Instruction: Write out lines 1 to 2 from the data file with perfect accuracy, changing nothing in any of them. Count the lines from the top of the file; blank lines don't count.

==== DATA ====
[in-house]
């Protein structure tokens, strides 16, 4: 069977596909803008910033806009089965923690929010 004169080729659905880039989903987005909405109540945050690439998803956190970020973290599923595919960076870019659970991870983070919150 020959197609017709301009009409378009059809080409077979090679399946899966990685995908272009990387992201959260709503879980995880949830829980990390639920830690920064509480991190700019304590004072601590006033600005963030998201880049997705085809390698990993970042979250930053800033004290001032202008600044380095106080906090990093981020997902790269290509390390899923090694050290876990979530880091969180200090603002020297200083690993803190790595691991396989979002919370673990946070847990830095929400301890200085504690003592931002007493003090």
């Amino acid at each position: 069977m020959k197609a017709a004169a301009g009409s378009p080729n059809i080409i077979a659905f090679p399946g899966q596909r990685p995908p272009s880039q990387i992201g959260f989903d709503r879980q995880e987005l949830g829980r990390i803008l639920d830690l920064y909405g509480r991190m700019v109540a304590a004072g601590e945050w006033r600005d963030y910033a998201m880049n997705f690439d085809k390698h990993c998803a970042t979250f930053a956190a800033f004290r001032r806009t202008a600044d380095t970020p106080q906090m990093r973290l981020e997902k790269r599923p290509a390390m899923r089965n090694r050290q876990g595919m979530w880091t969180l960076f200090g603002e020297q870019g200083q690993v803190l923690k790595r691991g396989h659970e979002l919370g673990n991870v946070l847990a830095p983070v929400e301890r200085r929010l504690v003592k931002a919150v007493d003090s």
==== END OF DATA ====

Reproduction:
[in-house]
């Protein structure tokens, strides 16, 4: 069977596909803008910033806009089965923690929010 004169080729659905880039989903987005909405109540945050690439998803956190970020973290599923595919960076870019659970991870983070919150 020959197609017709301009009409378009059809080409077979090679399946899966990685995908272009990387992201959260709503879980995880949830829980990390639920830690920064509480991190700019304590004072601590006033600005963030998201880049997705085809390698990993970042979250930053800033004290001032202008600044380095106080906090990093981020997902790269290509390390899923090694050290876990979530880091969180200090603002020297200083690993803190790595691991396989979002919370673990946070847990830095929400301890200085504690003592931002007493003090």